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However, we do know that there are over 140 songs featured in the final version, from nearly 50 worlds sprinkled throughout the series. There’s a good chance then that one of your favourites will be included. There will be over 20 playable characters too; whether they can be mixed and matched together and spread across different games is unknown yet, but it would be cool to see mashups between characters and worlds.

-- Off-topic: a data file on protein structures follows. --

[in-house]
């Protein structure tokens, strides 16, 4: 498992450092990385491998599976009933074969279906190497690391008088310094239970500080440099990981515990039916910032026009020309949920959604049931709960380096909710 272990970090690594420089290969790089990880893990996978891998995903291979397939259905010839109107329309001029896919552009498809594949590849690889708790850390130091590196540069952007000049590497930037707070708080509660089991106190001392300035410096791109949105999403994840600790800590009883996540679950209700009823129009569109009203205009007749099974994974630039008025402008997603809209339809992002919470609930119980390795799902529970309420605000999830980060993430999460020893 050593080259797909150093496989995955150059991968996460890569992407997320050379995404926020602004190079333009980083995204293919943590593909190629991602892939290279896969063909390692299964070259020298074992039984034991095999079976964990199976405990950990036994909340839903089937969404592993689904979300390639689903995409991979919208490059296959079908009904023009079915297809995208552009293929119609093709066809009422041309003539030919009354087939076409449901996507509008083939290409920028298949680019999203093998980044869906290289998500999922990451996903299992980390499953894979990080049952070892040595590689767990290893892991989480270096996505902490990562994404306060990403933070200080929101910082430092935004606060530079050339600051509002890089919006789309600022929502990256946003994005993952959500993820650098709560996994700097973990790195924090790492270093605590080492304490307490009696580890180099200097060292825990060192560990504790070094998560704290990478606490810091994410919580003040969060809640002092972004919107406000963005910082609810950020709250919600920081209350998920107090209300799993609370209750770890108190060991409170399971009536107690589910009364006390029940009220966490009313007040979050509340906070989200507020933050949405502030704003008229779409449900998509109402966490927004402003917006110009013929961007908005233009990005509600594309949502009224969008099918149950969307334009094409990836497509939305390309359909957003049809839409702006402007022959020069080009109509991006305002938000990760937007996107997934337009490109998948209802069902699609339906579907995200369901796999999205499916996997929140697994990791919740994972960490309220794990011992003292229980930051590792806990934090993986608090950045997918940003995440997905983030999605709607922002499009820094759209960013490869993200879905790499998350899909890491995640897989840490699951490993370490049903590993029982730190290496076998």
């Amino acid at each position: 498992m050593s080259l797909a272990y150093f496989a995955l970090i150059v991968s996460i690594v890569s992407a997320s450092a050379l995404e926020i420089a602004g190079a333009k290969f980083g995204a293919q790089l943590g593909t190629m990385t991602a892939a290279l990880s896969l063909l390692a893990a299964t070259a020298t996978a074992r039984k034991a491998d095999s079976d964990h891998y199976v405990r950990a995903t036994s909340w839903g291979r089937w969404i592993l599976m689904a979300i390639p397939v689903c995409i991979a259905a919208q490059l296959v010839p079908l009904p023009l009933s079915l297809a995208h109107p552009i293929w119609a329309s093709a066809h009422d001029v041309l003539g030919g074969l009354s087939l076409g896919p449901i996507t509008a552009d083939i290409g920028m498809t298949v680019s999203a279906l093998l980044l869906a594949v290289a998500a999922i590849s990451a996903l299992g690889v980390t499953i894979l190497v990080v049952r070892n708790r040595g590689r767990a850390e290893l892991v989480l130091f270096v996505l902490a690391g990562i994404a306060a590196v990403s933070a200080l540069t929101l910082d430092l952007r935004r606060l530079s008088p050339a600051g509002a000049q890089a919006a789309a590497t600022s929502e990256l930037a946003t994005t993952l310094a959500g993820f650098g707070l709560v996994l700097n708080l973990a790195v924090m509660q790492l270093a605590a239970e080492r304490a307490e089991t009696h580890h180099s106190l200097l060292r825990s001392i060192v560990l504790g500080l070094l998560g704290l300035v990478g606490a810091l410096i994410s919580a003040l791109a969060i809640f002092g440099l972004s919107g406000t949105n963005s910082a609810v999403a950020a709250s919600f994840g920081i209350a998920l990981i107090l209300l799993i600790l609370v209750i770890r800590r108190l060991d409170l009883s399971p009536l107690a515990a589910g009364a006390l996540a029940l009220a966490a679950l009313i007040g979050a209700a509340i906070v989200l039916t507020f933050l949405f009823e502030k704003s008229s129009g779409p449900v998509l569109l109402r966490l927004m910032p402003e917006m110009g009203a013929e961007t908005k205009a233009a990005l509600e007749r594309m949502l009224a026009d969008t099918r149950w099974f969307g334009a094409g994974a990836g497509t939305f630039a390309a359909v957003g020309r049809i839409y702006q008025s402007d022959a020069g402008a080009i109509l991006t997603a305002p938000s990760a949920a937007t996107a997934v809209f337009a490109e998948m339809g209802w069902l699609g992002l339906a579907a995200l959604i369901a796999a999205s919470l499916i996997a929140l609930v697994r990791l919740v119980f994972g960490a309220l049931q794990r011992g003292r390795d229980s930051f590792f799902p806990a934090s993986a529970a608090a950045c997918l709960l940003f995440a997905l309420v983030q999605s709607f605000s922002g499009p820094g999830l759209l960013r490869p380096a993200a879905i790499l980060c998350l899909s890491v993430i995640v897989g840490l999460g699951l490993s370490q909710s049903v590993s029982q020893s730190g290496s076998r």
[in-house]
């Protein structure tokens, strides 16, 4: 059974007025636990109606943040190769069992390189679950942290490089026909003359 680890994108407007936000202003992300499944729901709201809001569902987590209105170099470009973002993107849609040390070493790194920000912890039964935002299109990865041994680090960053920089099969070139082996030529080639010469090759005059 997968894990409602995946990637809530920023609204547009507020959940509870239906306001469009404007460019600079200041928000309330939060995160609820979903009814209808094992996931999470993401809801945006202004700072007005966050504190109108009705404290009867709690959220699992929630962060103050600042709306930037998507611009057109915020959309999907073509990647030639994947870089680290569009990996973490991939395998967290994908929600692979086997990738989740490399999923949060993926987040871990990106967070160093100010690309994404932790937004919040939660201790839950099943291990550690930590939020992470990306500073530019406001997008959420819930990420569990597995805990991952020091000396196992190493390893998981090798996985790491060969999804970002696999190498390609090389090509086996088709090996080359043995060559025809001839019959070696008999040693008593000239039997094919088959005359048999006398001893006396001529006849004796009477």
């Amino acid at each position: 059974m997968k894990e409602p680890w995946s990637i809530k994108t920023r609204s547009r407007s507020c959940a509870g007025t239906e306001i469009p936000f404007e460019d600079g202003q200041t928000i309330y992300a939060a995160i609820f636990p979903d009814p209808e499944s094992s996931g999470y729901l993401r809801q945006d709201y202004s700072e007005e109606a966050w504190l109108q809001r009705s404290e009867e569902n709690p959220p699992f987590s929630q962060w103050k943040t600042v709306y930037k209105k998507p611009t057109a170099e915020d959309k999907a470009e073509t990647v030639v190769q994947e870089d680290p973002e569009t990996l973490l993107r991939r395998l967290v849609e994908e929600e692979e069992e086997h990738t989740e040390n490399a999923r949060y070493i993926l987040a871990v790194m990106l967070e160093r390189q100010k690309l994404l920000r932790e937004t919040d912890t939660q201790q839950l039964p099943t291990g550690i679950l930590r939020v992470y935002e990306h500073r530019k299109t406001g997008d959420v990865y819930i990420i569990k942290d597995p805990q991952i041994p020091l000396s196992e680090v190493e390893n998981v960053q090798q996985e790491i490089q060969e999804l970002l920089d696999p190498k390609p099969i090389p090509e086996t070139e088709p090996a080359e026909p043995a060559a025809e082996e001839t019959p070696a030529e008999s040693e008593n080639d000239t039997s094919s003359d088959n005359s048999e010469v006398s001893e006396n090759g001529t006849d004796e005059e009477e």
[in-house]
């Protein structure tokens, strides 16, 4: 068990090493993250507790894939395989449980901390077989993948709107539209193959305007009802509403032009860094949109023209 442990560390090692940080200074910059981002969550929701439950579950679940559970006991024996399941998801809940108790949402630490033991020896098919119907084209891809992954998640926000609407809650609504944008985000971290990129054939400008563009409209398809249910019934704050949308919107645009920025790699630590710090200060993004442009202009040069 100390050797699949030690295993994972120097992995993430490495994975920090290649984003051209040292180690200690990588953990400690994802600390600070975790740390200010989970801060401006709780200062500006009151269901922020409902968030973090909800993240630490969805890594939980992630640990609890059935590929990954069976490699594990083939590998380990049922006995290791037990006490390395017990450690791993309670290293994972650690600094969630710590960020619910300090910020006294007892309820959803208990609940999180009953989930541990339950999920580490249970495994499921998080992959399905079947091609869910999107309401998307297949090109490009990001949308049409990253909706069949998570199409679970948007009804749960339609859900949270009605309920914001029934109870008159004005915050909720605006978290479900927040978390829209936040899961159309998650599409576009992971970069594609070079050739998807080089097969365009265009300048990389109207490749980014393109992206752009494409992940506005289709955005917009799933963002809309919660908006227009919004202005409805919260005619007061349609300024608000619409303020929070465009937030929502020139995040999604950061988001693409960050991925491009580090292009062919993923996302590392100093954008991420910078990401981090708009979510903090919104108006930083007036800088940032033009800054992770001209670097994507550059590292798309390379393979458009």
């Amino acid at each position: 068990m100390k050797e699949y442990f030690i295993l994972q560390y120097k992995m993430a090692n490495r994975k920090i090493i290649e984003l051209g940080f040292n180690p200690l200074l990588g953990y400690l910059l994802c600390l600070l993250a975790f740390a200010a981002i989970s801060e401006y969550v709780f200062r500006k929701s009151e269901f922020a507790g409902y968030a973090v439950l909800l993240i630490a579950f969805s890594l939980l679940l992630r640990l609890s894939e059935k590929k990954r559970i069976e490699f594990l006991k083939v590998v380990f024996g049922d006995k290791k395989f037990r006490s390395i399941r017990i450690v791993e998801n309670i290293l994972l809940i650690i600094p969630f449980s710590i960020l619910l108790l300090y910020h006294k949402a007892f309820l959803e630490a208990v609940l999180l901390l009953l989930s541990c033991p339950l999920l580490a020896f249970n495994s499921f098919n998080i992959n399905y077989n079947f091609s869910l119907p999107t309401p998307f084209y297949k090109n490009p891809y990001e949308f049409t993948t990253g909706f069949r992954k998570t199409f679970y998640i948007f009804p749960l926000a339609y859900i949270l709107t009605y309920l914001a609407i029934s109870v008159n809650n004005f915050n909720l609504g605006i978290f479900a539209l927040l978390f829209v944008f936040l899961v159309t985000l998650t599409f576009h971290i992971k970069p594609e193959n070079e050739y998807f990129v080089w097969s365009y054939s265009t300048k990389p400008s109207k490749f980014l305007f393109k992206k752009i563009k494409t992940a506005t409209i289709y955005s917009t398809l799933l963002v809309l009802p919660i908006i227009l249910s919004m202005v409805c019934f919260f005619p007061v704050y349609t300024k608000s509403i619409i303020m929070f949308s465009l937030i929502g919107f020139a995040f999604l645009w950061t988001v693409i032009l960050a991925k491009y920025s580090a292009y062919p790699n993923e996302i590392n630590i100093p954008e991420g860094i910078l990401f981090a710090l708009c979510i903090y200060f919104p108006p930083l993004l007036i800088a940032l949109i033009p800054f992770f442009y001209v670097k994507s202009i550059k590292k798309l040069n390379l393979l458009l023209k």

And perhaps, most importantly, there will be a new story in Melody of Memory. It will be focussing mainly on a huge recap of the events so far for the franchise, narrated by Kairi, but it will go beyond the Kingdom Hearts III Re Mind DLC which, to this point, is the latest in the franchise chronologically.

This might then mean that fans finally have a nice digestible format on the Kingdom Hearts chronology. For a franchise I have loved and grown up with, it doesn’t do itself any favours with the telling of the plot, as for the longest time crucial plot elements were littered on a variety of consoles.

And, we don’t have long to wait, as Kingdom Hearts: Melody of Memory launches on 13th November for Xbox One. If only there wasn’t anything else happening that week for Xbox fans! It’ll also be releasing on PS4 and Nintendo Switch.